America, the undisputed world champion of declaring it's the world champion, can rightfully claim the most fantastic public lands on the planet. One of the founding fathers of our national parks, Teddy Roosevelt, laid down the smack when he urged Congress to protect a ruddy patch of the Southwest. "In the Grand Canyon," he declared, "Arizona has a natural wonder which is in kind absolutely unparalleled throughout the rest of the world." America's national parks: the hottest on the planet since 1872.
For more than a century, Americans have been locking their most superlative natural features for future generations -- the biggest, the tallest, the deepest, the oldest, the flat-out coolest. Here we've scoured the 58 parks under the National Park Service (happy 100th this summer, y'all!) and pulled out some of the freakiest records from within.
Timothy DeLaGhetto and David So Devour all the Bacon at the Blue Ribbon Bacon Festival
Sequoia National Park California The General Sherman giant sequoia stands 271ft tall and weighs more than 4 million pounds. Truly in a class of its own.
Lowest point in the Western Hemisphere
Death Valley National Park California Badwater Basin sits 282ft below sea level. Curiously, it's a mere 76 miles from the Sierra Nevada mountain with the highest elevation in the contiguous United States: Mount Whitney (14,505ft).
Hottest world temperature ever recorded
Death Valley National Park California A blistering 132-degree temperature was recorded at appropriately named Furnace Creek on July 10th, 1913.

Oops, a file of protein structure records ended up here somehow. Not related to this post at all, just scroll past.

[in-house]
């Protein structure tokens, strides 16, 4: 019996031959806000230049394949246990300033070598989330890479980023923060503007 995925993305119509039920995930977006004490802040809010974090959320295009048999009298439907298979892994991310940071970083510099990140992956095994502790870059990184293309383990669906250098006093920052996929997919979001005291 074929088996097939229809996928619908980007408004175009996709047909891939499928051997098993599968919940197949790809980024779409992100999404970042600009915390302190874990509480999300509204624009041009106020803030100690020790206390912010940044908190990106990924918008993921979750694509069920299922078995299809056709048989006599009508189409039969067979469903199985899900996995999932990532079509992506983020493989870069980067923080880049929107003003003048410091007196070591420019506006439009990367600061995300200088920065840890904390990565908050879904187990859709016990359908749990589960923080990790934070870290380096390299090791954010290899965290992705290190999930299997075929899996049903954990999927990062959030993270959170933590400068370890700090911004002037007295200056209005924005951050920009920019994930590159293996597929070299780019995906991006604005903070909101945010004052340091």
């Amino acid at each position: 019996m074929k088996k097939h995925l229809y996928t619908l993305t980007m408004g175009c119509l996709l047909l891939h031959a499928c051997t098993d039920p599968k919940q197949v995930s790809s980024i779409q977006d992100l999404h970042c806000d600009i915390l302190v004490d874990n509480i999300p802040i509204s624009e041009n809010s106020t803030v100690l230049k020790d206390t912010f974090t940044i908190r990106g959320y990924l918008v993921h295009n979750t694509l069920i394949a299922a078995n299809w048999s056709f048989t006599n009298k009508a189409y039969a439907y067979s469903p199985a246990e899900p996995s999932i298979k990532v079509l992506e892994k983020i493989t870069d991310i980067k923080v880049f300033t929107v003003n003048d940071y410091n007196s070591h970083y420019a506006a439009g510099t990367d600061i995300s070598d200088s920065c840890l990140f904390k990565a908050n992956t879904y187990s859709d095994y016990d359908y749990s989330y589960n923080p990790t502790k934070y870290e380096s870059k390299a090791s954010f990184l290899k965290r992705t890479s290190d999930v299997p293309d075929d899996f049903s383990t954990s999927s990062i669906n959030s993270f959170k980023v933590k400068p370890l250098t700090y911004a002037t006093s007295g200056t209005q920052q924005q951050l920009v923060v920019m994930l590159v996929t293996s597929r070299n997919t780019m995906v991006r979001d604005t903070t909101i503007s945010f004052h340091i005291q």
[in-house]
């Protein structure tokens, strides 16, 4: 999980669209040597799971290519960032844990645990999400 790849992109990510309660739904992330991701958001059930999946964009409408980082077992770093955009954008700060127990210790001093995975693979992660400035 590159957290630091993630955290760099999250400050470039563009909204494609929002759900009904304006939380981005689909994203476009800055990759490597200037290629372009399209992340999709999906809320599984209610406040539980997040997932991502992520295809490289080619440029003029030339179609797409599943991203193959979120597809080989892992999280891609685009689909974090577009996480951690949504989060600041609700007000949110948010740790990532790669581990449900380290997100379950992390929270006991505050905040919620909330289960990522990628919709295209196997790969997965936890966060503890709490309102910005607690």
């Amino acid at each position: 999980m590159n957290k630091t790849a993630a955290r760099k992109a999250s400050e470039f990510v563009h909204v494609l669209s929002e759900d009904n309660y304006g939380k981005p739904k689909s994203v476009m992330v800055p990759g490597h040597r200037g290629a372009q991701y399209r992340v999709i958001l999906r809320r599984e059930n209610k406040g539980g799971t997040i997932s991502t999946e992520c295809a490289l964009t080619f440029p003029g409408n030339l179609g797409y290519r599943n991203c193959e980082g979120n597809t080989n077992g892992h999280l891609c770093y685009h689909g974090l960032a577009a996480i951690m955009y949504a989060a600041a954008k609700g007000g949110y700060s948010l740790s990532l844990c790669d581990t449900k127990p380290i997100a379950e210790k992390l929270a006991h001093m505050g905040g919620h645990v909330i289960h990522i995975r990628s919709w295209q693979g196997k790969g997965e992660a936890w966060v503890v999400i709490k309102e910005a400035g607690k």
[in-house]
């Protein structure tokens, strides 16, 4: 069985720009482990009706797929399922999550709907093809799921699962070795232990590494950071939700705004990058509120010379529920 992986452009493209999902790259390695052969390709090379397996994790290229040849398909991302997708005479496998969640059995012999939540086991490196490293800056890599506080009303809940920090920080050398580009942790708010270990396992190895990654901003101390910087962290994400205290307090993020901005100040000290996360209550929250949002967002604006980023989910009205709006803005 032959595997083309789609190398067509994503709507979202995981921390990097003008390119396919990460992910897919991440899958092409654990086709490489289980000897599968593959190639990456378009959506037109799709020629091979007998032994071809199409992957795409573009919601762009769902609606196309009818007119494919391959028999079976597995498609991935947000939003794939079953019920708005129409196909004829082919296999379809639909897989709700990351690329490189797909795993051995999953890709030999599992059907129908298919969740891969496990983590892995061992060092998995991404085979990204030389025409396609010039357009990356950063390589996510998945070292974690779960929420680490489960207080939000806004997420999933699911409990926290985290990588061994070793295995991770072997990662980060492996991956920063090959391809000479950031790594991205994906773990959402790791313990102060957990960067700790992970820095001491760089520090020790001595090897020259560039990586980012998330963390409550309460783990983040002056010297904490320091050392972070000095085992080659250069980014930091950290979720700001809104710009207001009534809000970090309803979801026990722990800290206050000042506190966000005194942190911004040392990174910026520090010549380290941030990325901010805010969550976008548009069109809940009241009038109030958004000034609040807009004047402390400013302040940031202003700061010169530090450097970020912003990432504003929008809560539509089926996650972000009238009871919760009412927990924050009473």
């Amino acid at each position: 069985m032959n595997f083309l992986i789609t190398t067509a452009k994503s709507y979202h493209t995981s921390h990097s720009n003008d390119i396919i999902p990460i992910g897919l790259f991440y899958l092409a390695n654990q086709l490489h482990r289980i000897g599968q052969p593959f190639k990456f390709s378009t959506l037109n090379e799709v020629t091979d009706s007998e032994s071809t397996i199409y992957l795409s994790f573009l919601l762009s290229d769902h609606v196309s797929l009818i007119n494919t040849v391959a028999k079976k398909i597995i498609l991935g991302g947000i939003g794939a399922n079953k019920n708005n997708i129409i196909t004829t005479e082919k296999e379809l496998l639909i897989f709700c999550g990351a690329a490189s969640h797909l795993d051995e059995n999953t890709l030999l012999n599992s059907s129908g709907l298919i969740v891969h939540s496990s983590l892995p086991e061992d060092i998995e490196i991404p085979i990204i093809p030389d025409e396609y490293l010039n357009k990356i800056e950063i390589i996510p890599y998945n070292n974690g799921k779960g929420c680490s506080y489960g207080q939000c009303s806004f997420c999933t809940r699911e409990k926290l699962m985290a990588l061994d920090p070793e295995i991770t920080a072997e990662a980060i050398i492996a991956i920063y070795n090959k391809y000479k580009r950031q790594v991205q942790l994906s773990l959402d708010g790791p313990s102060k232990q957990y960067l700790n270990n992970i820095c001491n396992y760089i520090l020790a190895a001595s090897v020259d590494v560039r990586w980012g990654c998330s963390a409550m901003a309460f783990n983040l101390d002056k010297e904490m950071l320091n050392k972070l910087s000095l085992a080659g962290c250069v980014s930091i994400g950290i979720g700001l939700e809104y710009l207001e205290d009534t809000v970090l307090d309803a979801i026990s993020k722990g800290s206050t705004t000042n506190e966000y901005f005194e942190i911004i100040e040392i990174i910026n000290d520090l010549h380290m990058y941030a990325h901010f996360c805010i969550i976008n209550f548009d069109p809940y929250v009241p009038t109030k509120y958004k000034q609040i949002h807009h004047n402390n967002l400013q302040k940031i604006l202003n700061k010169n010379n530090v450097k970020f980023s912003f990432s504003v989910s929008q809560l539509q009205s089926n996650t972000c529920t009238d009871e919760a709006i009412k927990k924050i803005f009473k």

World's largest block of granite
Yosemite National Park California El Capitan stands nearly 3,000ft tall, attracts rock climbers from around the world, and is one of the most scenic places in Yosemite.
America's deepest cave
Carlsbad Caverns National Park New Mexico The deepest cave in this park reaches 1,593ft into the earth -- nearly a third of a mile.
Crater Lake National Park Oregon This volcanic-formed lake is 1,943ft deep, which could submerge the Empire State Building 700ft deep. One of the the deepest lakes in the world, it's also the most beautiful place in Oregon.
Highest point in North America, world's tallest mountain from base to peak
Denali National Park Alaska Denali (née Mount McKinley) stands at 20,310ft, the highest point in North America. Its summit isn't the world's highest -- you could find a hundred Himalayas taller -- but its rise from base to summit is the tallest of any above-sea mountain in the world.
Oldest non-clonal organism ever discovered
Great Basin National Park Nevada In 1964, a grad student found a gnarly, 17ft-tall bristlecone pine that seemed representative of the older trees in a particular grove. With the help of the US Forest Service, he cut it down, carved it open -- and found, a bit embarrassingly, that it was about 5,000 years old. Prometheus, as the tree came to be known, had been the oldest continually living thing on the planet, a title that passed unceremoniously to something else once the old pine was felled.
Most geysers in the world
Yellowstone National Park Montana/Wyoming/Idaho You like geysers? Yellowstone has 500 active ones, about half the world's supply.